“I made my Broadway debut with 11 actors I’d never worked with before, with costumes that weren’t fitted to me, with makeup I found at the back of my toiletry bag and with my own hair, because normally I wear a wig,” she chuckles. “I was even singing in a different key because Rachel sang it slightly lower than me, so it was wackadoo…but the best kind of wackadoo. I think because I’d done the role hundreds of times by that point, I could just relax and enjoy it. I didn’t have a single person in the audience (to mark the occasion) and there was no champagne, but it just felt like this really cool opportunity to serve and allow our holiday audiences to see the show they’d booked tickets for, so I’m glad it happened the way it did.”
That can-do spirit seems to channel the very essence of Beverley Bass herself, who not only paved the way for women in her field by becoming the first female captain of an American Airlines commercial flight in 1986, but also cofounded the International Society of Women Airline Pilots.
“Originally, (the creative team) thought they might make the show mainly about Beverley because she has a really cool life story,” Aubrey explains. “When they went to Gander and started talking to people, they realized the story was so much bigger than just this one woman.” The resulting character seen on stage became a composite of the various pilots interviewed and their accounts of what happened, save for one particular song, entitled ‘Me And The Sky’, which is devoted entirely to Bass’ experiences.
“It’s this big four-minute number that spans Bev’s life story and I think the reason it resonates is because it speaks to huge changes in male dominated industries. I get a lot of women and young girls either writing to me on social media or coming to see me at the stage door and telling me that they listen to this song because it galvanizes their spirits to know they can do anything that boys can do. I think that’s why it’s become such an anthem.”
When asked if the real Beverley Bass has proven a personal inspiration, the actress is pleased to report they’ve become good friends over the last few years, even if neither is interested in pursuing the other’s occupation. “She says to me all the time, ‘I don’t know how you do it! I don’t understand how you get up and sing in front of all those people!’ and I’m always like, ‘Bev, you fly planes! Like…jets! Are you kidding me?’ What I do is, to me, not nearly as scary as taking an enormous plane up in the air.”
“Having said that, I have a very sassy 5-year-old girl who has been really inspired by Bev and her story,” she laughs, “and I wouldn’t be surprised if I have to bring her to the airport to take some flying lessons at some point. It would be a nice turn of events, wouldn’t it?”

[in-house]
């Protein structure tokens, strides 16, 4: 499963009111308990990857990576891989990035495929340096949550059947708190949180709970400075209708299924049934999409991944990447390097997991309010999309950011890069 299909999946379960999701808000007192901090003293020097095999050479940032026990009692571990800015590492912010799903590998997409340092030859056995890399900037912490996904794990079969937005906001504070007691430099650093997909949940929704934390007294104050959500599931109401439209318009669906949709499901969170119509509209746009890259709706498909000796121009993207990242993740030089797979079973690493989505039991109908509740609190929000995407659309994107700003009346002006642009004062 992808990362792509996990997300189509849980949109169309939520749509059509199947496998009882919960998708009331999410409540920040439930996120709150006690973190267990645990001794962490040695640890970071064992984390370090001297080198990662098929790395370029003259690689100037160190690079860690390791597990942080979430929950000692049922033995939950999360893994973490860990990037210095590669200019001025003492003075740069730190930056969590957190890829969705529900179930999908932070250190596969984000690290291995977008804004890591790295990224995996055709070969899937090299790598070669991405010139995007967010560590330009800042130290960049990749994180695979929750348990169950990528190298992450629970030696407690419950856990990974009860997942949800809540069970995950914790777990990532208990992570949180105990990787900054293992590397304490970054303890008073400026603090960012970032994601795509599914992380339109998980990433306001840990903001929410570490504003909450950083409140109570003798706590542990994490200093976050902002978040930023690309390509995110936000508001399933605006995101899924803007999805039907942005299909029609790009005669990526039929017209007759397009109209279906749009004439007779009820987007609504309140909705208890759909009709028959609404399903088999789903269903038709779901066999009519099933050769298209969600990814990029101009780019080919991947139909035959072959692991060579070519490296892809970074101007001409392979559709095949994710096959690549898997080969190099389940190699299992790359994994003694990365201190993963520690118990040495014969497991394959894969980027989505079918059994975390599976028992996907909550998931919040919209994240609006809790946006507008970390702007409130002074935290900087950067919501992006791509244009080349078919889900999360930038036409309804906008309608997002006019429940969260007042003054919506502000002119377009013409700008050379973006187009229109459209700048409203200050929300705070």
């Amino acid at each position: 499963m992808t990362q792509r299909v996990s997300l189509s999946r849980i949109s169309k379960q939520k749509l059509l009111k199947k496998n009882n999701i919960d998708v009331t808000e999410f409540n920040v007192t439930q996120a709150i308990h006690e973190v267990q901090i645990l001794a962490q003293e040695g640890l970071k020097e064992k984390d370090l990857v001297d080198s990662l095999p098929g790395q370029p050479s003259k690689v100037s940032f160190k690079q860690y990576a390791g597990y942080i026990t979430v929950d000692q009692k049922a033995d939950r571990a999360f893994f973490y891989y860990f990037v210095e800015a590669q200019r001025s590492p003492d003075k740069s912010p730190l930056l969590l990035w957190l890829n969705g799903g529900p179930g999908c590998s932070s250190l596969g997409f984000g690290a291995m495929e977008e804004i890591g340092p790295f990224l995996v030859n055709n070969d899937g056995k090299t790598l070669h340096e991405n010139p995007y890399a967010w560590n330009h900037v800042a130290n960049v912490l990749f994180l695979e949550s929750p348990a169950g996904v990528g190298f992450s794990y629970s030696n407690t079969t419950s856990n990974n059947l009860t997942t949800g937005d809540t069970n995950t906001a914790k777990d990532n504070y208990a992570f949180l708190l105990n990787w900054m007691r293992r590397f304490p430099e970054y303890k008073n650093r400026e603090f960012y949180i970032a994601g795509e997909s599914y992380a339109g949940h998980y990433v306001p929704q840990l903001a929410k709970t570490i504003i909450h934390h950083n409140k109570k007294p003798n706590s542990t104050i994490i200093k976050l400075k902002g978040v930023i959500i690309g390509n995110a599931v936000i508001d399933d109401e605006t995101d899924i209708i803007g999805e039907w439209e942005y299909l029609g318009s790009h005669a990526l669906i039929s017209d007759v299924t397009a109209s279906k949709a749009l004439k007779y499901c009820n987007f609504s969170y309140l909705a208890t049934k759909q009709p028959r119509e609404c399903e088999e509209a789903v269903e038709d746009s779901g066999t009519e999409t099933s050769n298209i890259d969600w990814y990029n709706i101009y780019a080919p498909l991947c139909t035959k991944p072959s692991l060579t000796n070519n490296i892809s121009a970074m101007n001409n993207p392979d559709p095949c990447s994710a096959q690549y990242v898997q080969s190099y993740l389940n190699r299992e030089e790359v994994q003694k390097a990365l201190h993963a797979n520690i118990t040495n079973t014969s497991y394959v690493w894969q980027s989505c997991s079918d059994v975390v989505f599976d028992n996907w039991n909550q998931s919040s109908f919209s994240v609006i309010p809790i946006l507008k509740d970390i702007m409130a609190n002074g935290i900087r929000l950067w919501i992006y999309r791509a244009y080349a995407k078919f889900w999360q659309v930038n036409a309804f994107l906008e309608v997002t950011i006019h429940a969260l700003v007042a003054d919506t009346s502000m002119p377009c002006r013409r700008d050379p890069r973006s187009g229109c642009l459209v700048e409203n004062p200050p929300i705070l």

Come From Away runs from Tuesday, January 10th through Sunday January 15th. For ticket information, please visit the Place des Arts website
Featured Image: The North American Tour of Come From Away Photo Credit Matthew Murphy
It’s been a year, y’all. We shook off the collective nightmare of lockdown, put on our dancing shoes, and partied. Bars, theatre, concerts, comedy, art, all the stuff that keeps the lights on in our city and our souls returned from the forced hiatus.
It didn’t take long for us to get used to it, and every now and again I stop myself while doing some mundane thing like walking through the Eaton Centre and remember how much I craved the basics.
As some of you may know, I have a lot of well thought out complaints about the ways of the world (catch me on FTB Weekends with Jason C. McLean), but provincial elections and healthcare crisis aside, the gratitude was especially delicious this 2022.
It’s a mind bender to recall that we came into 2022 under curfew, and in lockdown, but at the time it was hard to think of much else. Instead of show announcements, we kept our ears to the ground for cancellations, wondering how far ahead they were planning.
It was miserable. Igloofest was canceled. Online shows offered some reprieve, but meh. If we were in a tumbleweed climate, they would be rolling through this month.
The whole thing was gloomy.
February is often called the most depressing month, and in the COVID time it was at least doubly so. We were still under partial lockdown, but hope was on the horizon!
This is when Montreal Museum of Fine Arts was doing what it could with limited capacity: starting at the end of February, you could get in if you booked your time slot (in 15 minute increments) online, masking and distancing are mandatory, giving the security staff the new task of keeping people from moving through the rooms too quickly or getting too close to one another. Only the major exhibit was open, and I learned that I don’t like Riopelle, but being back feels momentous.